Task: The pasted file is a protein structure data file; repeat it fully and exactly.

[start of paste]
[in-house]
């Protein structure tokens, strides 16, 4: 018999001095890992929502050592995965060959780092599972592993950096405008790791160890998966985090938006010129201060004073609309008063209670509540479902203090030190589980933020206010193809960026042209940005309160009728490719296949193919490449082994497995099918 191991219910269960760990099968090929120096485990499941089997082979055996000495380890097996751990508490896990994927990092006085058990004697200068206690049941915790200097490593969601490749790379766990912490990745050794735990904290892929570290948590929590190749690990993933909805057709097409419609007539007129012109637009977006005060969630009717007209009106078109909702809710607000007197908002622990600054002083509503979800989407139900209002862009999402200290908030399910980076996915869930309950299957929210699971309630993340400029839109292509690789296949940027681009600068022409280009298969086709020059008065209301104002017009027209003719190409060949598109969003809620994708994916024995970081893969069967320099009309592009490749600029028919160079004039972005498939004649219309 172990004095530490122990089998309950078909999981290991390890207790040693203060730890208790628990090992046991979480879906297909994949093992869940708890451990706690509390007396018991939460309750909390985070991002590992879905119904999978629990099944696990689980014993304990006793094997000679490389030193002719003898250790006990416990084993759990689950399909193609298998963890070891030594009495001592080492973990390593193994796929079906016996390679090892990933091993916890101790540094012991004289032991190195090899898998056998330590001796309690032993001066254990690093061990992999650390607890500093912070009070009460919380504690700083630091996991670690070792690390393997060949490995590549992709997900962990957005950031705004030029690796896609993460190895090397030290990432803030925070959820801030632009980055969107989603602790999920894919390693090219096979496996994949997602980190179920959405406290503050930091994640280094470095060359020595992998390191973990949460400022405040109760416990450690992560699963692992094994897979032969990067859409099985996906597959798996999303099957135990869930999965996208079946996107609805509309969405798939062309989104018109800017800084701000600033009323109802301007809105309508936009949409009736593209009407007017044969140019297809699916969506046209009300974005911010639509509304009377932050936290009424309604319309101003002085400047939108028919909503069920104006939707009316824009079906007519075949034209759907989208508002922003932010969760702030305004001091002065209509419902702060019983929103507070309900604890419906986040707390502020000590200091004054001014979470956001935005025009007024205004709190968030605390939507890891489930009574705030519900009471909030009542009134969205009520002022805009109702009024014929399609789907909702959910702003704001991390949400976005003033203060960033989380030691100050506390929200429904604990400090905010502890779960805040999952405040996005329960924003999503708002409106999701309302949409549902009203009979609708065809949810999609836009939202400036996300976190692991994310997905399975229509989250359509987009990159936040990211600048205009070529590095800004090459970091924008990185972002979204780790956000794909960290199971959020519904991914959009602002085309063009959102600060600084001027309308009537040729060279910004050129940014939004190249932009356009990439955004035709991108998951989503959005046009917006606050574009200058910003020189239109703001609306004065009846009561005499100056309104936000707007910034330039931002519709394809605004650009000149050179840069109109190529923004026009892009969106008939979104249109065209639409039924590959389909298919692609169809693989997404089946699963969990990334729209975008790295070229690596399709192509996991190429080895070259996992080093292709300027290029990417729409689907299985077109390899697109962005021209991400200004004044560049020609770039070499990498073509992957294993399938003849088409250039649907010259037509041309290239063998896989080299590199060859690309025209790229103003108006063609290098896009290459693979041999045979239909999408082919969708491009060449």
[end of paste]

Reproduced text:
[in-house]
């Protein structure tokens, strides 16, 4: 018999001095890992929502050592995965060959780092599972592993950096405008790791160890998966985090938006010129201060004073609309008063209670509540479902203090030190589980933020206010193809960026042209940005309160009728490719296949193919490449082994497995099918 191991219910269960760990099968090929120096485990499941089997082979055996000495380890097996751990508490896990994927990092006085058990004697200068206690049941915790200097490593969601490749790379766990912490990745050794735990904290892929570290948590929590190749690990993933909805057709097409419609007539007129012109637009977006005060969630009717007209009106078109909702809710607000007197908002622990600054002083509503979800989407139900209002862009999402200290908030399910980076996915869930309950299957929210699971309630993340400029839109292509690789296949940027681009600068022409280009298969086709020059008065209301104002017009027209003719190409060949598109969003809620994708994916024995970081893969069967320099009309592009490749600029028919160079004039972005498939004649219309 172990004095530490122990089998309950078909999981290991390890207790040693203060730890208790628990090992046991979480879906297909994949093992869940708890451990706690509390007396018991939460309750909390985070991002590992879905119904999978629990099944696990689980014993304990006793094997000679490389030193002719003898250790006990416990084993759990689950399909193609298998963890070891030594009495001592080492973990390593193994796929079906016996390679090892990933091993916890101790540094012991004289032991190195090899898998056998330590001796309690032993001066254990690093061990992999650390607890500093912070009070009460919380504690700083630091996991670690070792690390393997060949490995590549992709997900962990957005950031705004030029690796896609993460190895090397030290990432803030925070959820801030632009980055969107989603602790999920894919390693090219096979496996994949997602980190179920959405406290503050930091994640280094470095060359020595992998390191973990949460400022405040109760416990450690992560699963692992094994897979032969990067859409099985996906597959798996999303099957135990869930999965996208079946996107609805509309969405798939062309989104018109800017800084701000600033009323109802301007809105309508936009949409009736593209009407007017044969140019297809699916969506046209009300974005911010639509509304009377932050936290009424309604319309101003002085400047939108028919909503069920104006939707009316824009079906007519075949034209759907989208508002922003932010969760702030305004001091002065209509419902702060019983929103507070309900604890419906986040707390502020000590200091004054001014979470956001935005025009007024205004709190968030605390939507890891489930009574705030519900009471909030009542009134969205009520002022805009109702009024014929399609789907909702959910702003704001991390949400976005003033203060960033989380030691100050506390929200429904604990400090905010502890779960805040999952405040996005329960924003999503708002409106999701309302949409549902009203009979609708065809949810999609836009939202400036996300976190692991994310997905399975229509989250359509987009990159936040990211600048205009070529590095800004090459970091924008990185972002979204780790956000794909960290199971959020519904991914959009602002085309063009959102600060600084001027309308009537040729060279910004050129940014939004190249932009356009990439955004035709991108998951989503959005046009917006606050574009200058910003020189239109703001609306004065009846009561005499100056309104936000707007910034330039931002519709394809605004650009000149050179840069109109190529923004026009892009969106008939979104249109065209639409039924590959389909298919692609169809693989997404089946699963969990990334729209975008790295070229690596399709192509996991190429080895070259996992080093292709300027290029990417729409689907299985077109390899697109962005021209991400200004004044560049020609770039070499990498073509992957294993399938003849088409250039649907010259037509041309290239063998896989080299590199060859690309025209790229103003108006063609290098896009290459693979041999045979239909999408082919969708491009060449």